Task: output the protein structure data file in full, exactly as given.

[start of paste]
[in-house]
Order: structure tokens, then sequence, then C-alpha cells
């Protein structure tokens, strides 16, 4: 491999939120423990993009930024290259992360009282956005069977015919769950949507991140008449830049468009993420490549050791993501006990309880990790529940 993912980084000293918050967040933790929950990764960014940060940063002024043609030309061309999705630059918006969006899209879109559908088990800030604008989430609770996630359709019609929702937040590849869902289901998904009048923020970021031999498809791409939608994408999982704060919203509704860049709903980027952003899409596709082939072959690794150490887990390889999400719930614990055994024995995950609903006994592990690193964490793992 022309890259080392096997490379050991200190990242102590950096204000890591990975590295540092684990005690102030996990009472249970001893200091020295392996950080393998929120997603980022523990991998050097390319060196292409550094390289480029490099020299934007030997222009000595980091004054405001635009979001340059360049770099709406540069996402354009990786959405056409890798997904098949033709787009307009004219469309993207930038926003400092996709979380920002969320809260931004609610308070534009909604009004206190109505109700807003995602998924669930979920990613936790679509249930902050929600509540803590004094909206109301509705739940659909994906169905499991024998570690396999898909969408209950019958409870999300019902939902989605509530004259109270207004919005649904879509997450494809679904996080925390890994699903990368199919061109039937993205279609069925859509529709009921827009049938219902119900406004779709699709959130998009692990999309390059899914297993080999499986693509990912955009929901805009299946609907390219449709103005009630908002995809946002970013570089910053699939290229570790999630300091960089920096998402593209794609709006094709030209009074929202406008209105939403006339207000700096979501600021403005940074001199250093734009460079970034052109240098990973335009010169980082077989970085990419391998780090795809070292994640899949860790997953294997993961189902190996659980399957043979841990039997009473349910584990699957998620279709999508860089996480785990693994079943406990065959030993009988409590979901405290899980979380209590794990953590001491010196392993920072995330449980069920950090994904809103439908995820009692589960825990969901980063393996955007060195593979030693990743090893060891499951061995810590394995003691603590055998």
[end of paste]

[in-house]
Order: structure tokens, then sequence, then C-alpha cells
């Protein structure tokens, strides 16, 4: 491999939120423990993009930024290259992360009282956005069977015919769950949507991140008449830049468009993420490549050791993501006990309880990790529940 993912980084000293918050967040933790929950990764960014940060940063002024043609030309061309999705630059918006969006899209879109559908088990800030604008989430609770996630359709019609929702937040590849869902289901998904009048923020970021031999498809791409939608994408999982704060919203509704860049709903980027952003899409596709082939072959690794150490887990390889999400719930614990055994024995995950609903006994592990690193964490793992 022309890259080392096997490379050991200190990242102590950096204000890591990975590295540092684990005690102030996990009472249970001893200091020295392996950080393998929120997603980022523990991998050097390319060196292409550094390289480029490099020299934007030997222009000595980091004054405001635009979001340059360049770099709406540069996402354009990786959405056409890798997904098949033709787009307009004219469309993207930038926003400092996709979380920002969320809260931004609610308070534009909604009004206190109505109700807003995602998924669930979920990613936790679509249930902050929600509540803590004094909206109301509705739940659909994906169905499991024998570690396999898909969408209950019958409870999300019902939902989605509530004259109270207004919005649904879509997450494809679904996080925390890994699903990368199919061109039937993205279609069925859509529709009921827009049938219902119900406004779709699709959130998009692990999309390059899914297993080999499986693509990912955009929901805009299946609907390219449709103005009630908002995809946002970013570089910053699939290229570790999630300091960089920096998402593209794609709006094709030209009074929202406008209105939403006339207000700096979501600021403005940074001199250093734009460079970034052109240098990973335009010169980082077989970085990419391998780090795809070292994640899949860790997953294997993961189902190996659980399957043979841990039997009473349910584990699957998620279709999508860089996480785990693994079943406990065959030993009988409590979901405290899980979380209590794990953590001491010196392993920072995330449980069920950090994904809103439908995820009692589960825990969901980063393996955007060195593979030693990743090893060891499951061995810590394995003691603590055998």